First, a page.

Shareholders in Deutsche Bank will, at its annual general meeting (AGM) next month, vote on a proposal calling for a special audit to determine whether the bank is financially prepared to deal with litigation stemming from events like the Libor scandal and whether the bank’s governance has been strengthened enough to prevent such events from being repeated.
It comes as the bank has been fined a record $2.5bn for rigging Libor and ordered to dismiss seven staff.
The proposal comes from German shareholder association DSW, which says it is backed by Deutsche investors with just under 1m voting shares. The Dusseldorf-based organisation needed the equivalent of 200,000 voting shares to get the proposal on the agenda for Deutsche’s AGM on May 21.
The DSW says a special audit for the sake of Deutsche’s shareholders has become necessary due to the wave of litigation that the bank has been hit with in the past few years. It counts 4,000 legal complaints that have been filed against the bank.
Just last month a Munich court green lighted a lawsuit which alleges that Co-CEO Jürgen Fitschen and four other former Deutsche executives misled judges in a related suit involving the family of Leo Kirch, the former German media mogul. To settle the latter complaint, which dates back to 2002, when then-Deutsche CEO Rolf Breuer claimed that Kirch was bankrupt, the bank was fined €925m.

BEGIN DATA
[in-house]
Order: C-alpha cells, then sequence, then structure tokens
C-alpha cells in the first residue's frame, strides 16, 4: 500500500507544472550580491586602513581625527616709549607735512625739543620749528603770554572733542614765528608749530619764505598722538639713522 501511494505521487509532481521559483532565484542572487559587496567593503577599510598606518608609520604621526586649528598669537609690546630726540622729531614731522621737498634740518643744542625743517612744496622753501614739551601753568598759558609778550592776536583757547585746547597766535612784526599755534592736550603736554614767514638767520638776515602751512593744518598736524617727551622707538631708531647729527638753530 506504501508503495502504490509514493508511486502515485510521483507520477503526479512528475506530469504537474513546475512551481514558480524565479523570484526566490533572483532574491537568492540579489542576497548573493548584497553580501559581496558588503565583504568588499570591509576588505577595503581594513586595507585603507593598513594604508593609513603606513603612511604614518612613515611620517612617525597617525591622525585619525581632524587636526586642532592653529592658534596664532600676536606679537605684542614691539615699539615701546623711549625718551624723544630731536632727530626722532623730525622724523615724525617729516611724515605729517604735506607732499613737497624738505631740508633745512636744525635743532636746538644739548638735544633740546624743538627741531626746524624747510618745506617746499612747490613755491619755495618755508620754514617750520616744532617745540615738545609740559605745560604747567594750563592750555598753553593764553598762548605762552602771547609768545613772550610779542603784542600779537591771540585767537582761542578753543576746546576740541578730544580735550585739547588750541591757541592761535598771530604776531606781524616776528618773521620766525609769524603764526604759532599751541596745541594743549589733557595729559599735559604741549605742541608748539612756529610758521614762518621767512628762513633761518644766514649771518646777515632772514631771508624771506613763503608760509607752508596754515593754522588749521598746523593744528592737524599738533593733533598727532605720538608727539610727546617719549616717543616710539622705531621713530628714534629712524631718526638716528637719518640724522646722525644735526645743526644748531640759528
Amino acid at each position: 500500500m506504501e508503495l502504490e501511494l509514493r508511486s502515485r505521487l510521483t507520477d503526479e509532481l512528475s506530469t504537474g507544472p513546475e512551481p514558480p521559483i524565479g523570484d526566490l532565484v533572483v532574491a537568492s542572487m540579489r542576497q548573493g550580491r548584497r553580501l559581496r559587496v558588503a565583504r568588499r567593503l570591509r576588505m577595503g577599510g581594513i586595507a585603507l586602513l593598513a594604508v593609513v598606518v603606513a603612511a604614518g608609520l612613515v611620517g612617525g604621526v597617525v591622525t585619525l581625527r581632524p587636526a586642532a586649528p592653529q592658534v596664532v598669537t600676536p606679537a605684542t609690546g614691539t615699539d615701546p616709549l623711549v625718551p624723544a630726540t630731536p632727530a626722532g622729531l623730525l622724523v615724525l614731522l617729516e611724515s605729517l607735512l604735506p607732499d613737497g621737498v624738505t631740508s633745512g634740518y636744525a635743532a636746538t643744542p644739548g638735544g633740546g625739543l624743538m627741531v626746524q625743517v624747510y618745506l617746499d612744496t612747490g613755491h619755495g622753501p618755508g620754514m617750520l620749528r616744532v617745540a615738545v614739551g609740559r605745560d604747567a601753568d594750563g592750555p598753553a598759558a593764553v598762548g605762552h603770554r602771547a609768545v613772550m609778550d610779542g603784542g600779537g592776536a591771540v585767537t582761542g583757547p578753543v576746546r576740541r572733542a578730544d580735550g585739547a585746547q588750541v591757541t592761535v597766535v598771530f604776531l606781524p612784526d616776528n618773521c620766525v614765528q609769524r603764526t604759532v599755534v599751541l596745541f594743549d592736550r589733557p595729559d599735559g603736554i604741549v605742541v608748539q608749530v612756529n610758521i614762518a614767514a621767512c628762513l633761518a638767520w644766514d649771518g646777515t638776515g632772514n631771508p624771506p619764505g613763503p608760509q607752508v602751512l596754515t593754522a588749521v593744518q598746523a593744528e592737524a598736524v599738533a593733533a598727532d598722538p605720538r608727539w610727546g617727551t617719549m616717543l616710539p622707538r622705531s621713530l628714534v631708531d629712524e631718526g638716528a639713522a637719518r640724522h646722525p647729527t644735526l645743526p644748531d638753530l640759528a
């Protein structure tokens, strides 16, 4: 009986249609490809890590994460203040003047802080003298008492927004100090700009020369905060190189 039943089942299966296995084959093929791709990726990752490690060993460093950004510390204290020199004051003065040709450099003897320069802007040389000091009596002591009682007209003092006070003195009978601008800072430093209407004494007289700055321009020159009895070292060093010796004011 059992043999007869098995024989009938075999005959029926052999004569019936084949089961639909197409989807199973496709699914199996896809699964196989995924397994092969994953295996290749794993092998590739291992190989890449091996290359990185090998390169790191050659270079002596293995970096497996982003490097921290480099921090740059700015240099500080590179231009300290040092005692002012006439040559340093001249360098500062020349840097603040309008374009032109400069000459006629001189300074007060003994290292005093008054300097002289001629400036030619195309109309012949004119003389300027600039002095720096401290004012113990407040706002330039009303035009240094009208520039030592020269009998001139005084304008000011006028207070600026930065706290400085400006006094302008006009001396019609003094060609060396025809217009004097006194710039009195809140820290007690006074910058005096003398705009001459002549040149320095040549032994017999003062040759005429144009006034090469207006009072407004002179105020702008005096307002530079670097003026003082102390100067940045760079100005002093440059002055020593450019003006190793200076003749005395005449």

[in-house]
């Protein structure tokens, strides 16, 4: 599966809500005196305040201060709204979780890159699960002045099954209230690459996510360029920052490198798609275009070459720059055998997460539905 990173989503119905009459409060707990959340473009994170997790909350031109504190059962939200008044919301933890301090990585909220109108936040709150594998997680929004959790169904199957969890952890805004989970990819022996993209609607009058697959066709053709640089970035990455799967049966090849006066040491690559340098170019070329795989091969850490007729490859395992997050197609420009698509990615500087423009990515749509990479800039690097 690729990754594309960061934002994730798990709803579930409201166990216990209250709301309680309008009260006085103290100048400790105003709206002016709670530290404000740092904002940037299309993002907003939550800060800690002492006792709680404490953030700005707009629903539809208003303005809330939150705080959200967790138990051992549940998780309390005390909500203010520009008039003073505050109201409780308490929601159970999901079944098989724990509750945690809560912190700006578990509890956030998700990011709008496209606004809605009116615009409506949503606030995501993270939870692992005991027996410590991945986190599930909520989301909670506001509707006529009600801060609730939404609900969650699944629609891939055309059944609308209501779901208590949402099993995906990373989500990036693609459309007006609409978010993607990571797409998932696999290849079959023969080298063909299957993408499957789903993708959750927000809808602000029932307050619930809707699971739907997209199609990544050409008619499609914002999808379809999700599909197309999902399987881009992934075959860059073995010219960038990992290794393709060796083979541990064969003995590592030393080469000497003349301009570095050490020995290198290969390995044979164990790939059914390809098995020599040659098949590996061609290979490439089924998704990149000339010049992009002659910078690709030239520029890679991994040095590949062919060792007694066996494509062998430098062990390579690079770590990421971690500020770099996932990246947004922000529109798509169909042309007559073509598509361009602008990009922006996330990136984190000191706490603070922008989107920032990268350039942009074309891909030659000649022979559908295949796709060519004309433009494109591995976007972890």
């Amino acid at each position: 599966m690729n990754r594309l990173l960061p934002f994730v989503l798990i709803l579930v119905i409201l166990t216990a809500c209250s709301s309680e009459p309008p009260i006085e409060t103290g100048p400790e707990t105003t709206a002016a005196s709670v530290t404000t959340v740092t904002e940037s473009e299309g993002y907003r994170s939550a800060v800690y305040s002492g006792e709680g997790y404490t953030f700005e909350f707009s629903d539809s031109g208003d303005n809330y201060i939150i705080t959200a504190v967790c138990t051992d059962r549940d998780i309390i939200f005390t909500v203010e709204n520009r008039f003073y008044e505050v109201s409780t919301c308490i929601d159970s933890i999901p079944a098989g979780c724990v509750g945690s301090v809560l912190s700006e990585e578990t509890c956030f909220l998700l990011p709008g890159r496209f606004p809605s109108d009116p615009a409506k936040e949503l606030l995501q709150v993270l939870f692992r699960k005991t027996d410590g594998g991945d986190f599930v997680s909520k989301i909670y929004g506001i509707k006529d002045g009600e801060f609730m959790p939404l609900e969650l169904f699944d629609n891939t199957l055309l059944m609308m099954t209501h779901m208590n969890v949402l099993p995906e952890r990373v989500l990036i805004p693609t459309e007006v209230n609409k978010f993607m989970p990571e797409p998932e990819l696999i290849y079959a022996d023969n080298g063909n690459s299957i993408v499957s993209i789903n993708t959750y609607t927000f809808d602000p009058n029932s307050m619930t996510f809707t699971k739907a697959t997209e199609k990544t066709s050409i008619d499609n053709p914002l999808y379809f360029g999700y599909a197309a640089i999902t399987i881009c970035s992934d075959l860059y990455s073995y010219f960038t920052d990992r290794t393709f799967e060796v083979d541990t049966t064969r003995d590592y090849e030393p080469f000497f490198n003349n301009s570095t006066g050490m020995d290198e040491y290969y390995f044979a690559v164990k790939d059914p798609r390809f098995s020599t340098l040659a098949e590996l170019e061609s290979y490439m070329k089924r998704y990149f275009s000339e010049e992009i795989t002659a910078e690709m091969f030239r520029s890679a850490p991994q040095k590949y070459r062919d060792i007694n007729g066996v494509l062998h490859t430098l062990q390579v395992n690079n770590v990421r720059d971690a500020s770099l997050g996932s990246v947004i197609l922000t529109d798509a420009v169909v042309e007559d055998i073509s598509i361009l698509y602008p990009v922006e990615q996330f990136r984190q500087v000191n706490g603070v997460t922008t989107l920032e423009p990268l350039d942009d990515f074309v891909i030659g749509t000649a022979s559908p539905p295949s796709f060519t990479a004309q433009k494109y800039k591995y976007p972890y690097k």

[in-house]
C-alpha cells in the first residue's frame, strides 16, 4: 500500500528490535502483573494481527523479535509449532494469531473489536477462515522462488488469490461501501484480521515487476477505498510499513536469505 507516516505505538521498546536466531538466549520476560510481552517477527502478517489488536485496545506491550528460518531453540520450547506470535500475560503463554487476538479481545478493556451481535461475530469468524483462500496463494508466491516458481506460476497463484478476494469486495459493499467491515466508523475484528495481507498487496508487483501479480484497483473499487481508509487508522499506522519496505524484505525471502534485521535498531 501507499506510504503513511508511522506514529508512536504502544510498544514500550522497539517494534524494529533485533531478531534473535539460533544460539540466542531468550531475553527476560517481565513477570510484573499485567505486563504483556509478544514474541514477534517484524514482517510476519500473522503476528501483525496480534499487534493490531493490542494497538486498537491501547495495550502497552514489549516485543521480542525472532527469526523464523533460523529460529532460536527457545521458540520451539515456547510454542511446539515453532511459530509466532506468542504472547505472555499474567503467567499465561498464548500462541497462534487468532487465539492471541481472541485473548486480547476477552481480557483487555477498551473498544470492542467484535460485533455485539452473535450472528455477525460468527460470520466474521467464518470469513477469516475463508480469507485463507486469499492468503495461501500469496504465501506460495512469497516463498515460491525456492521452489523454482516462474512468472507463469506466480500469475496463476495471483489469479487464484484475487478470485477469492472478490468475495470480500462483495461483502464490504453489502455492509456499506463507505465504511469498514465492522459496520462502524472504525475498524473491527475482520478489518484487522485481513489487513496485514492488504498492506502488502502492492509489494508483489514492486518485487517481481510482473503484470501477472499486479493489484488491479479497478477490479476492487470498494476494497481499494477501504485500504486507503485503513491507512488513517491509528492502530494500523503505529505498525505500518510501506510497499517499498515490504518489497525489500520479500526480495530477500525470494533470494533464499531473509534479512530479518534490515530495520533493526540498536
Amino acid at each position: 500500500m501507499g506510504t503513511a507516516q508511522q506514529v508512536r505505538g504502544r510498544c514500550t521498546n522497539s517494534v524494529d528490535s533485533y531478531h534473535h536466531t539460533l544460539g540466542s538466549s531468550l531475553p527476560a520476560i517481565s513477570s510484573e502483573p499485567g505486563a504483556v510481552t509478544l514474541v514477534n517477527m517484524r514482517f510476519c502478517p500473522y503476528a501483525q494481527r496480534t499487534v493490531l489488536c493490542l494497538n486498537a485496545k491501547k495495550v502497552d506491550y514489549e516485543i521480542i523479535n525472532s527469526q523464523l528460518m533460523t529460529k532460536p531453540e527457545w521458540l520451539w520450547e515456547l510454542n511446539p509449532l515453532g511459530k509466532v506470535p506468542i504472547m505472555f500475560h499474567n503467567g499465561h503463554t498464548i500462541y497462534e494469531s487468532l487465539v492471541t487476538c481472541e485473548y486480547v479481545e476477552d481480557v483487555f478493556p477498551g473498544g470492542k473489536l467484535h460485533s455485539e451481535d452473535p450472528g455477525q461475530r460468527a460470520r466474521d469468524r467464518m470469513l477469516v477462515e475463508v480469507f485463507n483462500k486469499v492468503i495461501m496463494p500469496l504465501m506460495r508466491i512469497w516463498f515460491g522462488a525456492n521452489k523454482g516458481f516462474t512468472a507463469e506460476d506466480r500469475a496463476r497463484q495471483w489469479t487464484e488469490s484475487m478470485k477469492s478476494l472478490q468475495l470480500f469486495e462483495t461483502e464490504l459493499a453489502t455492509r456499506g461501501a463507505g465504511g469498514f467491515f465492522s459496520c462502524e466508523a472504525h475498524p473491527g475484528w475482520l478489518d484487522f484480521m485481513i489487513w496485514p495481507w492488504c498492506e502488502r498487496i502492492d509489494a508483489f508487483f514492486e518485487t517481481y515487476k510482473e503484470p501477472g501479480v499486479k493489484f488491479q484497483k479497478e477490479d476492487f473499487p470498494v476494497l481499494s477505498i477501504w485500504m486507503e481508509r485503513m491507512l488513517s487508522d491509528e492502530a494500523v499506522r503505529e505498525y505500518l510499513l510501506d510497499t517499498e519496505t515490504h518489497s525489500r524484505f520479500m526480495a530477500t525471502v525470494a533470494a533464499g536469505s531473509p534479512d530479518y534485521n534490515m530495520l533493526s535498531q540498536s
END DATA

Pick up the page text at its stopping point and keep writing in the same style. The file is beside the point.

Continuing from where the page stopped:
Deutsche says that it has set aside €3.2bn in reserve to deal with the Libor litigation.
“It’s like every day there is a new lawsuit against Deutsche Bank,” said Jürgen Kurz, a spokesman for the DSW.“Our proposal is not about ascribing blame. We simply want transparency about whether the bank’s reserves are enough to deal with all this litigation and what it is doing to prevent all this from happening again.”
Kurz added: “Our proposal is also not a criticism of the supervisory board, which we believe is doing a good job in trying to change the culture at the bank. It’s about finding out how the legal risks are being handled, for that issue has been a black box.”
The DSW is proposing that BDO, the accounting and business consultancy firm, carry out the audit, as it currently has no business ties to the bank.
BDO would then report its findings to shareholders just before Deutsche’s AGM in 2016. As for Deutsche, a spokesman confirmed that the DSW proposal would be voted on at the AGM, adding that the bank would study the proposal before commenting on it.
The DSW, which represents both private and institutional investors in the bank, also said it was confident that support for its proposal – currently a fraction of the voting shares – would grow in the run-up to Deutsche’s AGM.
However, one other shareholder bloc that will not be voting for DSW’s proposal is the German Association of Institutional Shareholders (VIP).
According to VIP CEO Hans-Martin Buhlmann, the timing of DSW’s proposal is not ideal. “Deutsche is in the midst of deciding its future, that is whether it will continue to be a universal bank, or split off its retail operations and focus on investment banking,” he told Responsible Investor. “Doing an expensive audit would already complicate an already complicated situation.”